Open Access

Localized Surface Plasmon-Enhanced Electroluminescence in OLEDs by Self-Assembly Ag Nanoparticle Film

  • Xiaoxiao He1,
  • Wenjun Wang1Email author,
  • Shuhong Li1,
  • Qingru Wang1,
  • Wanquan Zheng2,
  • Qiang Shi1 and
  • Yunlong Liu1
Nanoscale Research Letters201510:468

https://doi.org/10.1186/s11671-015-1176-9

Received: 7 October 2015

Accepted: 24 November 2015

Published: 2 December 2015

Abstract

We fabricated Ag nanoparticle (NP) film in organic light emission diodes (OLEDs), and a 23 times increase in electroluminescence (EL) at 518 nm was probed by time-resolved EL measurement. The luminance and relative external quantum efficiency (REQE) were increased by 5.4 and 3.7 times, respectively. There comes a new energy transport way that localized surface plasmons (LSPs) would absorb energy that corresponds to the electron-hole pair before recombination, promoting the formation of electron-hole pair and exciting local surface plasmon resonance (LSPR). The extended lifetime of Alq3 indicates the existence of strong interaction between LSPR and exciton, which decreases the nonradiative decay rate of OLEDs.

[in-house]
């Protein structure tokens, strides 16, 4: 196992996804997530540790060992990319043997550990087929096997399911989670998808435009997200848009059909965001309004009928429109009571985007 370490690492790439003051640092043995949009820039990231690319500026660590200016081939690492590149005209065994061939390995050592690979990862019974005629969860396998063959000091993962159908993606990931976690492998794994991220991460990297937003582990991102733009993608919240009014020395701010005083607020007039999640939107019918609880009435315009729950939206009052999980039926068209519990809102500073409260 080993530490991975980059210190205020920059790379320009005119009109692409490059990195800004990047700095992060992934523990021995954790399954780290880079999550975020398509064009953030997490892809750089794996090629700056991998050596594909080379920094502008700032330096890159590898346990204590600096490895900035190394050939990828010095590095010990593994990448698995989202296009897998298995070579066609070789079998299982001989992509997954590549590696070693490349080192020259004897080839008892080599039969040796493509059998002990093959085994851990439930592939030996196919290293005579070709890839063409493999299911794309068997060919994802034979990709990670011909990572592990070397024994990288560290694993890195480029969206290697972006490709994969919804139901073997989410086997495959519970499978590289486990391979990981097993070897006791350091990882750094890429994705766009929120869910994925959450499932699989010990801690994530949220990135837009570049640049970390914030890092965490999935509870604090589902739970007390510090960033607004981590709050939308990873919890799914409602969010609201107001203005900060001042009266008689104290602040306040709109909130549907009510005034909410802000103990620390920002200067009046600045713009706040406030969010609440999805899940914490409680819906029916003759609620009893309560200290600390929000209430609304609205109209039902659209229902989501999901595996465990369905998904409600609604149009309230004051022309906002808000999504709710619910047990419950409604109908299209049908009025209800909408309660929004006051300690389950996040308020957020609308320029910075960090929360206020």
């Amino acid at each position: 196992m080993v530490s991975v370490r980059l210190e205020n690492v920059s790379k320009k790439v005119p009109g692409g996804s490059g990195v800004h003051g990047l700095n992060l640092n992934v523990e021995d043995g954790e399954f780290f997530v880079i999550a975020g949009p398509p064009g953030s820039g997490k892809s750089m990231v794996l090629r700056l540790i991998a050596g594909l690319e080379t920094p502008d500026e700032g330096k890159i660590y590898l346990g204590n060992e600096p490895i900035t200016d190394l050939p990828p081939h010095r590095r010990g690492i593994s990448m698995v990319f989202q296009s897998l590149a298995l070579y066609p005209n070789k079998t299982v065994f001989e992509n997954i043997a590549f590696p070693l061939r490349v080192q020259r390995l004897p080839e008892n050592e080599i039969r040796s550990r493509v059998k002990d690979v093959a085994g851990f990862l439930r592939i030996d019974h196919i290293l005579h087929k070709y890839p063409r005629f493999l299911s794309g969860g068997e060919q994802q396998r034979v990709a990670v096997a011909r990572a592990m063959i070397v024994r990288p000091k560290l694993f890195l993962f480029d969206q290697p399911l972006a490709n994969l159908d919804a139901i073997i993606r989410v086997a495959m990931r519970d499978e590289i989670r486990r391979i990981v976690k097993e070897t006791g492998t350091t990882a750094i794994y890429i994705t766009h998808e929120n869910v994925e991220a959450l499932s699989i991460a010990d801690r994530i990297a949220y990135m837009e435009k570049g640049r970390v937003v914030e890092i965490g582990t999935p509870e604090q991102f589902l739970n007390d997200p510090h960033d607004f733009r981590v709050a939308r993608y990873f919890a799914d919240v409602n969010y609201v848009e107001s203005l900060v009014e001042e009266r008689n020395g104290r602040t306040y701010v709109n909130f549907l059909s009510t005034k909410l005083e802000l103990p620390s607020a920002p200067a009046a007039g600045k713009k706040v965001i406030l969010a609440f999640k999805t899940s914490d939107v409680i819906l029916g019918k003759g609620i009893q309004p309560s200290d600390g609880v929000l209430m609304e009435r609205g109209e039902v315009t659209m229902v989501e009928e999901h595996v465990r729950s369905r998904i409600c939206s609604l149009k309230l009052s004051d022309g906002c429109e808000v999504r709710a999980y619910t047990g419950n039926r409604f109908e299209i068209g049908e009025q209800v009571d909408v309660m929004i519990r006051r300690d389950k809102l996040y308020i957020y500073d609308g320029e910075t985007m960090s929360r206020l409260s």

Background

Organic light emission diodes (OLEDs) have been widely used in TV, mobile phone, and lighting source because of their unique advantages such as flexibility, high brightness, low power consumption, and wide view [13]. Excellent progress has been achieved in the past few years for improving the quality of OLEDs [47]. For example, nearly 100 % of inner quantum efficiency can be obtained using phosphorescence [8, 9] and delayed fluorescence [1013] materials. However, the delayed fluorescence depends heavily on the depositing conditions and the quantum efficiency is usually much lower than 100 %. Phosphorescence also has some disadvantages such as lighting impurity, unstability, and so on. In order to design OLEDs with better performance, the quantum efficiency of fluorescence needs to improve by using new technology and theory. There are many efforts attempted to break the limitation of 25 % quantum yield, which is due to spin forbidding. Surface plasmon resonance (SPR) [1418] and localized surface plasmon resonance (LSPR) [1922] associated with metal film and nanoparticles (NPs) have become the most attractive methods to enhance electroluminescence (EL) of OLEDs. The enhanced factor for photoluminescence (PL) can reach to as high as 1010 theoretically.